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Pleasure island: pirate lore and sweet seclusion at the Useppa Island Club.

The sky was a warm Florida blue as we passengers gathered at the small marina of the Bocilla Club on Pine Island for the morning ferry to Useppa Island. Our destination was the private Useppa Island Club, set apart from the rest of the world by the glistening waters of Pine Island Sound.

As we threaded the narrow channel to the Sound, our thoughts turned to the pirate Jose Gaspar and his band, who once ruled these waters and mangrove islands. On a raid of Spanish galleons, Gaspar captured Josefa de Mayorga, a beauty en route to a convent in Spain. Legend has it he set her up quite comfortably on her own private island and wooed her gallantly but with no success. Supposedly, he was finally so enraged by her disdain that he slew her with a blow from his cutlass. Over the years, "Josefa's Island" has become Useppa Island.

We first discerned the island through the glint of the sun from the silvery tin roofs of its homes and cottages. As we came closer, we could admire the old-Florida styling of those homes, with their intricate gingerbread trim and wraparound verandas.

Fishing-lodge luxury: We tarried in the lobby of the club, enjoying early 1900s photos of wealthy visitors who came to fish at what was then the Izaak Walton Club. When renovation of the club started 21 years ago, workers found an old washtub filled with tarpon scales signed by famous visitors. The most valuable autographs are kept under lock and key, and the other signed scales are mounted on small ovals of old cypress wood and line the walls of the Tarpon Bar, where fish stories are still embellished as visitors sip drinks or play billiards.

Our room was like a cozy fishing cottage with pecky cypress walls and old-fashioned rocking chairs teetering in the sea breezes on the porch. Just a few feet from our door was the club's famous pink path, which winds through the accessible areas of the one-and-a-half-mile-long island. Shaded by banyan trees and gently lit at night, it makes the perfect spot for romantic, hand-holding walks. We made our way to a quiet waterfront gazebo, where we unpacked a cooler of champagne, strawberries and chilled steamed shrimp. We settled in for an afternoon of napping, reading and wading, giving in to a delicious case of the lazies.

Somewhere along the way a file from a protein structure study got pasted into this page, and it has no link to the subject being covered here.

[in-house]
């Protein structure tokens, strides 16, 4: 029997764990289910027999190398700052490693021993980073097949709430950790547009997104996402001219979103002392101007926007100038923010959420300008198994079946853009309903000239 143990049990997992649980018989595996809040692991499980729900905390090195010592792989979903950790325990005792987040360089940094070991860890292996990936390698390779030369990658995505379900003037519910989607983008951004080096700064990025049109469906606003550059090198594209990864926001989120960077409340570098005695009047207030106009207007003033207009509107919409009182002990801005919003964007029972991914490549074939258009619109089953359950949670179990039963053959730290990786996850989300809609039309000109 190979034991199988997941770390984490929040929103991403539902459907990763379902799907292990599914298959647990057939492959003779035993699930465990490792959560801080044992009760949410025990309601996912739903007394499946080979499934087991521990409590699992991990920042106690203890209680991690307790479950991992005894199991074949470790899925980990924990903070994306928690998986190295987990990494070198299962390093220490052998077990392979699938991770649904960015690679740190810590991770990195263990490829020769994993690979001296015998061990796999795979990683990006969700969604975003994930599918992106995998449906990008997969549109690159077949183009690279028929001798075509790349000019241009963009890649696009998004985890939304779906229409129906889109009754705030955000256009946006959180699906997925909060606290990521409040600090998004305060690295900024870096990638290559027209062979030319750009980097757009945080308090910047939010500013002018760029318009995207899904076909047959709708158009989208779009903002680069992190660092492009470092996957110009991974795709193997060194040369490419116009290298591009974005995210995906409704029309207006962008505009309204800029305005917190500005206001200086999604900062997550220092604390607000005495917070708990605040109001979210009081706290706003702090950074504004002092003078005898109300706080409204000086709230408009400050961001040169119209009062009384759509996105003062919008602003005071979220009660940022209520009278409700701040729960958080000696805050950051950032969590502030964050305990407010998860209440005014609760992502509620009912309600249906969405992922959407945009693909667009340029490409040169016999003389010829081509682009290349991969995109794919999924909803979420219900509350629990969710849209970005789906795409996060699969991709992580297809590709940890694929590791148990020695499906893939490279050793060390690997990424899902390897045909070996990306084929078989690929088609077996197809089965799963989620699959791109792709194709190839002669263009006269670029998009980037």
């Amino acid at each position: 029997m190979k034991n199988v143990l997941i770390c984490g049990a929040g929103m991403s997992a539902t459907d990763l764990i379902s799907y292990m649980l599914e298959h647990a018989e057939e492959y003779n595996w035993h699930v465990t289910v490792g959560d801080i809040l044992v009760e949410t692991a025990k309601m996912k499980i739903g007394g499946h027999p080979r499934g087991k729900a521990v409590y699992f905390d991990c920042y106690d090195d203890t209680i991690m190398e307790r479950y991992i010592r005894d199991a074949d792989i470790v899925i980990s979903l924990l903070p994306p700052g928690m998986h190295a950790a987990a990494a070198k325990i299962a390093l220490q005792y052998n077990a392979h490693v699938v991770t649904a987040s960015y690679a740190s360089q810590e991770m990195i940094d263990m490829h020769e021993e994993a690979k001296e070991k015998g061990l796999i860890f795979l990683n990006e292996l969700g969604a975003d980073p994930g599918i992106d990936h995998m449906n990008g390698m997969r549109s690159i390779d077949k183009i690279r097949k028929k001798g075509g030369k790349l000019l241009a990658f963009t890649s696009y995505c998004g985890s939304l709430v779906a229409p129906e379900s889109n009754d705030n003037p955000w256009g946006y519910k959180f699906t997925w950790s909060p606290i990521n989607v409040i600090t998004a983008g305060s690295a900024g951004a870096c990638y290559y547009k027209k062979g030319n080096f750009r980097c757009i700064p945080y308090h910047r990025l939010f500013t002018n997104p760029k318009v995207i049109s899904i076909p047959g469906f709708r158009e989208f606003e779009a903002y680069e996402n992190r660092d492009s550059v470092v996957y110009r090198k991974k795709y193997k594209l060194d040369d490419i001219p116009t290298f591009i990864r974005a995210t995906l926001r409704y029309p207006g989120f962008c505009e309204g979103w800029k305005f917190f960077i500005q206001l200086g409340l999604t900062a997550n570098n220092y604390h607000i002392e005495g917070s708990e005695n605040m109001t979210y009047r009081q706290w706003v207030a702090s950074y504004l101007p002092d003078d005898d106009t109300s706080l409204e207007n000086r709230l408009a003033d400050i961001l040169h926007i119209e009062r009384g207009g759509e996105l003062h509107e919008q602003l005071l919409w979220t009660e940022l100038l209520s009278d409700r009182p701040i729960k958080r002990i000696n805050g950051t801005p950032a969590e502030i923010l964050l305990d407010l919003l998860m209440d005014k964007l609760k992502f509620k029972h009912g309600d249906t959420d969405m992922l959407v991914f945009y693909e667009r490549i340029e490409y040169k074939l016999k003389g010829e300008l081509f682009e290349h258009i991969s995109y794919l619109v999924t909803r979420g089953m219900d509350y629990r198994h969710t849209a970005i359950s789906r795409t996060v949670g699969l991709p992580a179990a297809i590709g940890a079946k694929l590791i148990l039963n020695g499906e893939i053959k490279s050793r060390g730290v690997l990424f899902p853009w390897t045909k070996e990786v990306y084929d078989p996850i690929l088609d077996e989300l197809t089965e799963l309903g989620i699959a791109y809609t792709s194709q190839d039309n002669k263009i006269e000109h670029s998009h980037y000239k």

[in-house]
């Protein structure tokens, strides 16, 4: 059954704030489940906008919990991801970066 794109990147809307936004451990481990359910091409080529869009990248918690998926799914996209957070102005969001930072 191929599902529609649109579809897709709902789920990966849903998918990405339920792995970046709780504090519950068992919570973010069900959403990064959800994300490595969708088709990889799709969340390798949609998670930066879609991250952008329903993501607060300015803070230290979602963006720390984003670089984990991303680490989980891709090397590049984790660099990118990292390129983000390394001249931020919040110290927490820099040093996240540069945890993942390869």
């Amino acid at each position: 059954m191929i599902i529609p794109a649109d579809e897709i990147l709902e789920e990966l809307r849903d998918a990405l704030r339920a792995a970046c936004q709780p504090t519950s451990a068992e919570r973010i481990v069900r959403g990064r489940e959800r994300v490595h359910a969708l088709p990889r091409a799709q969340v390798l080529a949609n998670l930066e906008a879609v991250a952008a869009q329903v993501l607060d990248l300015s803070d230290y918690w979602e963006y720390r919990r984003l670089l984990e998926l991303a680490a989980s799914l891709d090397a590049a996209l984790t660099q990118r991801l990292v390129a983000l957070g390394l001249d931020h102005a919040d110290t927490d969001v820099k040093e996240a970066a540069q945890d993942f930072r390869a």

Club cuisine: That evening, rested and refreshed, we strolled the pink path a bit farther to reach the Collier Inn, the neoclassical-styled mansion where Florida land tycoon Barron Collier once plotted his big business deals. Now it's home to the club's two restaurants: the classy Barron Collier Room and the more casual Izaak Walton Room, where photos of anglers showing off monstrous tarpon dress the walls.

In keeping with our mood, we chose the more relaxed of the two, starting dinner with a rummy lime daiquiri, then moving on to tender, spicy blackened pompano. The homemade key lime pie served atop a thin layer of fresh strawberry coulis perfectly mingled sweet and tart flavors. (All restaurants are closed on Mondays, so bring groceries.)

We strolled to the marina, marveling at the yachts at rest in their slips and sitting down at the edge of the dock with our feet dangling over the water. Pine Island Sound was pitch-black, except for the flashing green channel markers, the distant dock lights of Mondango Island (owned by the Lykes family) and the brilliant stars. The silence was broken only by the blowing of dolphins surfacing for air. Could life get any better?

Good morning! After a Continental breakfast at the Tarpon Bar, we headed for the pool, surrounded by pink chaise lounges and lush tropical palms, and stretched out in the warm morning sunlight.

The murmur of activity behind a hibiscus hedge aroused us. Peeking, we found green croquet courts crowded with players dressed in classic white and carrying beautiful carved wood mallets. Surprise - international croquet players flock to the club for year-round competitions! We joined the spectators, who watched in silent respect as the players sent their balls rolling through the wickets.

Across from the croquet courts, the Useppa Island Historical Society Museum invites visitors to journey through the island's history. The museum is a treasure trove of Calusa Indian artifacts discovered in archaeological digs. A most significant find: the "Useppa Man," the remains of a young man dating back from 8,500 to 12,000 years ago. The exhibits travel through Spanish takeover, piracy, visits by celebrities from Roosevelt to movie stars and to the 1961 CIA takeover of the island, when Cubans were trained for the Bay of Pigs invasion.

Non-members' special: Though the club is private, it offers a one-time "Get Acquainted" visit, an opportunity to explore possible membership in this nearby retreat. In-season rates start at $150 a night for a guest room and go up to $620 a night for a four-bedroom home. Weekly stays offer savings, and off-season rates are a bargain. Reserve guided fishing trips ahead, especially during tarpon season. Picnic and shelling trips to Cayo Costa Island are $50, and take-along picnic lunches can be arranged in advance. Info: (941) 283-1061.

Getting there: To get to the Useppa Island Club launch, take 1-75 south to Exit 25. Continue onto Pine Island, turning right onto Stringfellow Road to the Bocilla Club. The marina is at the rear of the property. Or head your boat out to the Gulf, traveling south and heading in at Boca Grande Pass. Follow the ICW south for three miles to marker 63, the entry to the Useppa channel, which is nine feet at low tide. The marina accommodates vessels up to 110 feet.
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Title Annotation:Getaways
Author:Holler, Janis Frawley
Publication:Sarasota Magazine
Date:Feb 1, 1997
Words:948
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